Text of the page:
by Liza Klaussmann (Picador) ISBN 978-1-4472-1205-8
This is the part of the review where I should be telling you what the book is about. Not as easy as you would think with this one. Not only does she use five viewpoints, the book suffers from a serious case of genre confusion as well.
Nick and Helena are cousins. Nick is married to Hugh and they have a daughter, Daisy. Helena’s son is Ed and she is married to a shady, obsessed Hollywood wannabe. It starts off as a study of oppressed housewives, jumps to the children finding a body, then Hugh has an epiphany, after which Helena and Ed delighted me with their dark jealousies and sick minds and saved the book and the ending with delightful shiver down the spine.
To elaborate more would give too much away so forgive my ambiguity. I loved the settings. I too want a house with a name and a matching boat and party bunting and cocktail hour. The dialogue is engaging and effortless. The different viewpoints are fun, but reminded me more of a creative writing exercise in characterisation than of a story.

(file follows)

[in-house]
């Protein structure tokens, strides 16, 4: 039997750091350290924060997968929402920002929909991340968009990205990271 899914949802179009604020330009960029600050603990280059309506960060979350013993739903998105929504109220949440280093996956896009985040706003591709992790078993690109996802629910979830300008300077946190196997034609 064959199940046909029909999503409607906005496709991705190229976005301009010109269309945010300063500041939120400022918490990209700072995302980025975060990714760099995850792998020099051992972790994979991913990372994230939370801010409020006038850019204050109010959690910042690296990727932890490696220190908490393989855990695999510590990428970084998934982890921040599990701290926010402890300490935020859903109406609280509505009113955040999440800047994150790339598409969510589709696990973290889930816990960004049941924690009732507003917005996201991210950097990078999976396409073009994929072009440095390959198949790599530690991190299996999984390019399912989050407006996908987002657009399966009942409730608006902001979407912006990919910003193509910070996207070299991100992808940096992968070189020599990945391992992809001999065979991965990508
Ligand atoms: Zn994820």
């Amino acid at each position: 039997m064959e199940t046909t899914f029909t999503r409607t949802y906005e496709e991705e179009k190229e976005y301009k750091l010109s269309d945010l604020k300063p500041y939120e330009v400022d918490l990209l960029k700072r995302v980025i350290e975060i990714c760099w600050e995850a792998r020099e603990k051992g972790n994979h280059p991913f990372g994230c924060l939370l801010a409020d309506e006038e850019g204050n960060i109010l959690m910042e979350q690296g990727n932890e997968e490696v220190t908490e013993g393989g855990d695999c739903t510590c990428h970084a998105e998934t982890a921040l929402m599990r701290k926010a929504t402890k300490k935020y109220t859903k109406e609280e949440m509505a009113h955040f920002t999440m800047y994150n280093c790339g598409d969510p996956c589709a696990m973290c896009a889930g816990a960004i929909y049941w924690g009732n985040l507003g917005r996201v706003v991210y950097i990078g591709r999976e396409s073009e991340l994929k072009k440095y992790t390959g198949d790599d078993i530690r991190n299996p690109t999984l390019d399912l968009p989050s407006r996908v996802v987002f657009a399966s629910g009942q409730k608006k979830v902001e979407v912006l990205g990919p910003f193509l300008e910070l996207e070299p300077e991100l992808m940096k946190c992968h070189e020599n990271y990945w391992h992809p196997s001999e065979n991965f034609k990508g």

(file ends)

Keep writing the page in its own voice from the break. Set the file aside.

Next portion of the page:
The slow start also almost had me putting the book down. Full marks for gin in jam jars though and just for that I’ll upgrade it from a 2.5 to 3/5.
This is an excellent read. The main character, Nick, is a restless woman. She says she loves her cousin, Helena but the author shows you very cleverly how she demoralises her.
This book reveals the epitome of East Coast glamour in the 1930s and 1940s. It is the era of martinis and cigarettes and spoiled women with their pampered children. And how well the author combines sexiness with loving motherhood.
Tiger House is where it all happens. World War 11 is just ending and Nick expects her husband home at last. Meanwhile her cousin, Helena finds married bliss, sort of, in Hollywood.
Ed is Helena’s grown son. He is a totally ghastly character. Daisy, Nick’s daughter, is interested in tennis and carries an air of innocence with her. This makes her friendship with Ed terrifying. Who knows what he’ll do to her.
I couldn’t put this book down. The author tells of family feuds so well and her characters are very real. I recommend this book strongly if you enjoy a good read.
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